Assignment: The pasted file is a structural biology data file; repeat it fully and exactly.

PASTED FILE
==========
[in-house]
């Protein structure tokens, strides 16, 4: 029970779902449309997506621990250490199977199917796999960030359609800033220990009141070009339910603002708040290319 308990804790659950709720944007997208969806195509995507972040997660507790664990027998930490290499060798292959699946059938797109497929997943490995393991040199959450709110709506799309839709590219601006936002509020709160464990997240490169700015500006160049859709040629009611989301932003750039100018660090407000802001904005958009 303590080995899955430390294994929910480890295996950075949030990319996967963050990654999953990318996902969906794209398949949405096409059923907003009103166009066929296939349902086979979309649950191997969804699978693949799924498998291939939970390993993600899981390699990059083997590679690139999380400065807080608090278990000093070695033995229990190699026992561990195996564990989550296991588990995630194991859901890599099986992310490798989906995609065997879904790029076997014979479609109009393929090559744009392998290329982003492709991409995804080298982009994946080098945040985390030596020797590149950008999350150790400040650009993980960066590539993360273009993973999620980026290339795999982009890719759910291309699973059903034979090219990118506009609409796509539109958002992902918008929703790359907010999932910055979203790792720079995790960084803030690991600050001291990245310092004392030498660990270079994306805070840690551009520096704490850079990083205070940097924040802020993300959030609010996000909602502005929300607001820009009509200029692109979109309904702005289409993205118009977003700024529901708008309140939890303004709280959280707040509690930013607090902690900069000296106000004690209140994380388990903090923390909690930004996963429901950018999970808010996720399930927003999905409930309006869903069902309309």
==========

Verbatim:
[in-house]
């Protein structure tokens, strides 16, 4: 029970779902449309997506621990250490199977199917796999960030359609800033220990009141070009339910603002708040290319 308990804790659950709720944007997208969806195509995507972040997660507790664990027998930490290499060798292959699946059938797109497929997943490995393991040199959450709110709506799309839709590219601006936002509020709160464990997240490169700015500006160049859709040629009611989301932003750039100018660090407000802001904005958009 303590080995899955430390294994929910480890295996950075949030990319996967963050990654999953990318996902969906794209398949949405096409059923907003009103166009066929296939349902086979979309649950191997969804699978693949799924498998291939939970390993993600899981390699990059083997590679690139999380400065807080608090278990000093070695033995229990190699026992561990195996564990989550296991588990995630194991859901890599099986992310490798989906995609065997879904790029076997014979479609109009393929090559744009392998290329982003492709991409995804080298982009994946080098945040985390030596020797590149950008999350150790400040650009993980960066590539993360273009993973999620980026290339795999982009890719759910291309699973059903034979090219990118506009609409796509539109958002992902918008929703790359907010999932910055979203790792720079995790960084803030690991600050001291990245310092004392030498660990270079994306805070840690551009520096704490850079990083205070940097924040802020993300959030609010996000909602502005929300607001820009009509200029692109979109309904702005289409993205118009977003700024529901708008309140939890303004709280959280707040509690930013607090902690900069000296106000004690209140994380388990903090923390909690930004996963429901950018999970808010996720399930927003999905409930309006869903069902309309």